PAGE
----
The Librarian’s Quick Guide to Internet Resources
by Jenny Lynne Semenza. Highsmith Press Handbook Series, P.O. Box 800, Fort Atkinson, WI 53538-0800 (http://www.hpress.highsmith.com). 1999. 92 pp. ISBN: 1-57950-035-8. Softcover, $19.

The guide begins with a brief overview of the Internet and then follows with a selection of over 500 library-reference Web sites organized by subject area. Examples of subjects are consumer information, biography, magazines, movies, quotations, science, encyclopedias, and much more. The sites are meant to be practical and of use to educators, students, and librarians. Each entry contains the name, Web address, and a brief annotation. When possible, the authority (name of the organization responsible for the site) is given. The descriptions range anywhere from two or three sentences up to a good-sized paragraph. The book contains a Web site to update any URLs or to contact the author.
 

Skills for Life: Information Literacy for Grades K-6, 2nd Edition
by Christine Allen, editor. Linworth Publishing, Inc., 480 East Wilson Bridge Road, Suite L, Worthington, OH 43085 (http://www.linworth.com). 1999. 227 pp. ISBN: 0-938865-83-8. Softcover, $36.95.

Skills for Life: Information Literacy for Grades 7-12, 2nd Edition
by Christine Allen and Mary Alice Anderson, editors. Linworth Publishing, Inc., 480 East Wilson Bridge Road, Suite L, Worthington, OH 43085 (http://www.linworth.com). 1999. 237 pp. ISBN: 0-938865-84-6. Softcover, $36.95.

Both of these titles revolve around “Information Literacy Standards for Student Learning,” which include three parts: information literacy, independent learning, and social responsibility. Within each category are three standards students are expected to master, along with lesson plans and instructional guides that include activities, worksheets, checklists, and more to help achieve the goals. Lessons are from a variety of subjects and were prepared by library media specialists. Each guide was selected through a juried process. A correlational chart contains all lessons provided for each standard, making it easy to go to a particular one easily.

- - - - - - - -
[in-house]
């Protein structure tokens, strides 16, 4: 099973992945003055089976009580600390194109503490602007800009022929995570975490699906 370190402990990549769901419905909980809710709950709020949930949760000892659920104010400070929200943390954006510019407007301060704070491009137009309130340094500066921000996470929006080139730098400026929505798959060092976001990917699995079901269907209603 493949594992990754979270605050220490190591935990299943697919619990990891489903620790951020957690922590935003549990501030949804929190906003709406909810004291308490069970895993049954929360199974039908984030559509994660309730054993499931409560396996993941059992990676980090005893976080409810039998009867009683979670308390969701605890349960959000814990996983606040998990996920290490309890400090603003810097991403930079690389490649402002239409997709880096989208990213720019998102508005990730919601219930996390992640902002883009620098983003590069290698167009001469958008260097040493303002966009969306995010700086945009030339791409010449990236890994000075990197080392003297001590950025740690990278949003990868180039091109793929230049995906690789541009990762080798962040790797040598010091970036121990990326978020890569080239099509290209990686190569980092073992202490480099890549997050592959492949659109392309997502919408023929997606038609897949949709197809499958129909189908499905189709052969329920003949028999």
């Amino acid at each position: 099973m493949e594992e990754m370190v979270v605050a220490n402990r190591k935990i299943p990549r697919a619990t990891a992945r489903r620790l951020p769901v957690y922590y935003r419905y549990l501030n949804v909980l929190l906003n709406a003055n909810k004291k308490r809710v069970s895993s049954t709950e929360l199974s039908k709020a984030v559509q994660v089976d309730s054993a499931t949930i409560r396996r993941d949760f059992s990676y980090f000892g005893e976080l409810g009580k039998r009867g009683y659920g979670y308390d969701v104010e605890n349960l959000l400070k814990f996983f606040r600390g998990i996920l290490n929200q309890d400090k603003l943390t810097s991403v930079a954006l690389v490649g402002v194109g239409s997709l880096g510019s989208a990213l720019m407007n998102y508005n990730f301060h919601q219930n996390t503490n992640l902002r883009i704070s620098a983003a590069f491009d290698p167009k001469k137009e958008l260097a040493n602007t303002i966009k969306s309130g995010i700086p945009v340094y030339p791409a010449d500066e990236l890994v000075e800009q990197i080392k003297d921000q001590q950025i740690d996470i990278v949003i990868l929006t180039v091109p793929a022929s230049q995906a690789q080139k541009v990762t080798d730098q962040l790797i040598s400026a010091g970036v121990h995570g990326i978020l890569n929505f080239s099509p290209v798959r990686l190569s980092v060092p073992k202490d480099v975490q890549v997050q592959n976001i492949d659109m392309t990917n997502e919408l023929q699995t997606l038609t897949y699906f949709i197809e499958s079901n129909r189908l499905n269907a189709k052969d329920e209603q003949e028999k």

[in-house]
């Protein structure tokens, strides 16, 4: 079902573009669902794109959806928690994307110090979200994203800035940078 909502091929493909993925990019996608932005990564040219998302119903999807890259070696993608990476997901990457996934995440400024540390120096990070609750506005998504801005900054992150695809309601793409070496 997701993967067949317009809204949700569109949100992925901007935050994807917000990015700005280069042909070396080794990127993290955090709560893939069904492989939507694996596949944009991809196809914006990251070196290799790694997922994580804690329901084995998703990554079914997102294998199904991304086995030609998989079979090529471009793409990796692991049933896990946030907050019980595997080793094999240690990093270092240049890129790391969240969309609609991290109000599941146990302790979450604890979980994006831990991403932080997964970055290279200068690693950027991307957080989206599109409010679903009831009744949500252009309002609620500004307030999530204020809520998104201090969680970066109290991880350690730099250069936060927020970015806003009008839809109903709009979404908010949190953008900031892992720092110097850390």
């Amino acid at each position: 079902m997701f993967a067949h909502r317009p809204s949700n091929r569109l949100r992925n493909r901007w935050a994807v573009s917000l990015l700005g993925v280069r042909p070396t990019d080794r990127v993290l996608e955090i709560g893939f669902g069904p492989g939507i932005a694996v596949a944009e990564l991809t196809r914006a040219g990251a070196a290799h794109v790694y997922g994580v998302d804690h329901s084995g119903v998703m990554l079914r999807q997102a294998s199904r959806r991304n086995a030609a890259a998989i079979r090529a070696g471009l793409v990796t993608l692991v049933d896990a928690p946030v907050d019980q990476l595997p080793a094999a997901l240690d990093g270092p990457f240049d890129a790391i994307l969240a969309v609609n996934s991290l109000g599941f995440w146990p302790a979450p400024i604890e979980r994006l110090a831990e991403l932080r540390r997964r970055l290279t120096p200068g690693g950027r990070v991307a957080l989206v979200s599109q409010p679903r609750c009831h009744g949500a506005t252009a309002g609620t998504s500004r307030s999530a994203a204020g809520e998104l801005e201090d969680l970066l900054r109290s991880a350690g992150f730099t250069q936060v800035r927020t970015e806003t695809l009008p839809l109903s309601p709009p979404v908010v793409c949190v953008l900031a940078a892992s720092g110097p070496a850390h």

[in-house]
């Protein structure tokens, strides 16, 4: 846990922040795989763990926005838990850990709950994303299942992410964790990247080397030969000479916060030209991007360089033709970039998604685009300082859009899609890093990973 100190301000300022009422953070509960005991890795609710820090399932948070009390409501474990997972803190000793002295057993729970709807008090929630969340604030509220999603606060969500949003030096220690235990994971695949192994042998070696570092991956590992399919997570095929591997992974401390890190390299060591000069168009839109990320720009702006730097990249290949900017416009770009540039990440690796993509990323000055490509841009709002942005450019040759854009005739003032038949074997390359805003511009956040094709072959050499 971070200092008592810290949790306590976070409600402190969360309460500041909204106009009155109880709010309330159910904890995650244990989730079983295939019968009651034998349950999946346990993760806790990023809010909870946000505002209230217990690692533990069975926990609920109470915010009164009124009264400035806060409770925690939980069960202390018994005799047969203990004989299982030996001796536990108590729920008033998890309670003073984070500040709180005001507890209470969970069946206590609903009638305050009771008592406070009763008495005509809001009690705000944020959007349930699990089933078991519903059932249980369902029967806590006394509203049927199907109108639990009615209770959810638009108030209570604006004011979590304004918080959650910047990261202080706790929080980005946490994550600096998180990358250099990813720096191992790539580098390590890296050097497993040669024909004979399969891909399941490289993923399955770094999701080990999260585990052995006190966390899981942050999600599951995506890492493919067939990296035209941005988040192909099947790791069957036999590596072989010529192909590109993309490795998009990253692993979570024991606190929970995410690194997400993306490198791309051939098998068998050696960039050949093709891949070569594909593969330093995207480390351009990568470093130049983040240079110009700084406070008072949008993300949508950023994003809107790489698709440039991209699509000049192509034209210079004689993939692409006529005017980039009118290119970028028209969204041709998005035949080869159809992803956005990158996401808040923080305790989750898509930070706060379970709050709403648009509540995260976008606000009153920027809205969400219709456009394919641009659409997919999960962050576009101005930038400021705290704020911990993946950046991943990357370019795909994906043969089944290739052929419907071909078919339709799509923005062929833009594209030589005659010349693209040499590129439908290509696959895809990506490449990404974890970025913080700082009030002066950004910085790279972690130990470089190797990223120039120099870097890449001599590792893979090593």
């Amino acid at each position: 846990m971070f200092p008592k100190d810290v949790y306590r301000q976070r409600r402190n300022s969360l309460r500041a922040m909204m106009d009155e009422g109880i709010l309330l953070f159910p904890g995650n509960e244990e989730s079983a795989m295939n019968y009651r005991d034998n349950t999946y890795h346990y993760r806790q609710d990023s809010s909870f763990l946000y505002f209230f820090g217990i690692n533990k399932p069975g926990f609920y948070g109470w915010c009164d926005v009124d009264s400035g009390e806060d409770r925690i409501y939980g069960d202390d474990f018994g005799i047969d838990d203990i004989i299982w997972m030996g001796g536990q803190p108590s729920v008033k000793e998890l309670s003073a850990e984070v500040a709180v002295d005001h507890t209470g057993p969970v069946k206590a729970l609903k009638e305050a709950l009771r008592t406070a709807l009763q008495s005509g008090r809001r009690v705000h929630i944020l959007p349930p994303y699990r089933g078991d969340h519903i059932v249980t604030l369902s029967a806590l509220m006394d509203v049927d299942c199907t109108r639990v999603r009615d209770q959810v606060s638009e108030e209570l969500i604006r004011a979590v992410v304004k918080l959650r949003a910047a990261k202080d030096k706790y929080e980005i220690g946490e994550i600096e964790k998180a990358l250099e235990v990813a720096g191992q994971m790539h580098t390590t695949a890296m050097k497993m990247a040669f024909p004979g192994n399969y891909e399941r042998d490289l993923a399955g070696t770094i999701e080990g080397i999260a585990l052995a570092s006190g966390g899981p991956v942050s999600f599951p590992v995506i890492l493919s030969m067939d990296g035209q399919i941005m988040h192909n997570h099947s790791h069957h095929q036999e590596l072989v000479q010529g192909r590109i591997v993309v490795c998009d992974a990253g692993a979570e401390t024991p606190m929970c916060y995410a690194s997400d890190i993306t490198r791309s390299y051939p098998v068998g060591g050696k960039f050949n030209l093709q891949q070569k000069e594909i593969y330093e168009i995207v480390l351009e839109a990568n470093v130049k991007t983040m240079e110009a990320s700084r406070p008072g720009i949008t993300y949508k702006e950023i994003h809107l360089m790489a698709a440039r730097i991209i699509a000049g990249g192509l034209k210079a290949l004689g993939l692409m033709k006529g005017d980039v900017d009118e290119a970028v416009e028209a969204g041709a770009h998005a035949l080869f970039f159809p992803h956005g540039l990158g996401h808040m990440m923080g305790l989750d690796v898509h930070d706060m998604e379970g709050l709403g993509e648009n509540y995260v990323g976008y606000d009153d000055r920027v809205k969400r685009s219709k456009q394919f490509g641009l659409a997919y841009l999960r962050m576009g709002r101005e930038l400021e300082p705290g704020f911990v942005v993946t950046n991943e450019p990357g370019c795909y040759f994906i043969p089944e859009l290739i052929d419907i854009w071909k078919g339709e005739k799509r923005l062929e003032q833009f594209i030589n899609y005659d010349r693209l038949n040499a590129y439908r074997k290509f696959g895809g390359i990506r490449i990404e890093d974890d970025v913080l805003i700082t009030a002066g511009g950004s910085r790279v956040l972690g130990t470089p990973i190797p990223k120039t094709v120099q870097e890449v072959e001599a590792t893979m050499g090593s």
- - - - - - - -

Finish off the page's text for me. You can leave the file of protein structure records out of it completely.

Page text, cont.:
WWW Almanac: Making Curriculum Connections to Special Days, Weeks, and Months
by Sharron L. McElmeel and Carol Smallwood. Linworth Publishing, Inc., 480 East Wilson Bridge Road, Suite L, Worthington, OH 43085 (http://www.linworth.com). 1999. 218 pp. ISBN: 0-9-388065-78-1. Softcover, $34.95.

Here is a book for anyone who wants to have a ready-made set of Web sites for all those special days, holidays, and other celebrations but doesn’t have the time to surf the Net to find them. The sites include lesson plans, interactive projects, virtual visits to museums, sites for kids, as well as for librarians and teachers. The observances are listed by calendar—January through December—arranged by month. Each entry has a description of the day, followed by selected Web sites to visit. The sites contain the title, author or sponsor, level of use (primary, intermediate, etc.), approximate number of pages for printing, and URL. A “Quick List” at the end of the book provides links to statehood by date and alphabetically, presidential birthdays, and author birth dates. Includes an index.
 

Communicating on the Internet
by Art Wolinsky (The Internet Library Series). Enslow Publishers, Inc. Box 398, 40 Industrial Road, Berkeley Heights, NJ 07922-0398 (http://www.enslow.com). 1999. 64 pp. ISBN: 0-7660-1260-3. Library binding, $16.95.

Art Wolinsky has written four books for grades 4-12 that are part of the Internet Library Series. Communicating on the Internet intends to help students learn about effective communication on the Internet. It is not meant to teach how to use specific mail products or other tools. Instead the chapters cover topics such as what is e-mail, netiquette, emoticons and smileys, spam, hoaxes, an e-mail address, avoiding a clogged mailbox, chat, conferencing software, mailing lists, and more. Along with discussion are helpful URLs for further information. Web, a cartoon computer, appears throughout with some hints and suggestions related to the topic under discussion. The print is a bit larger, and the language is practical and easy to follow. Includes a glossary and index.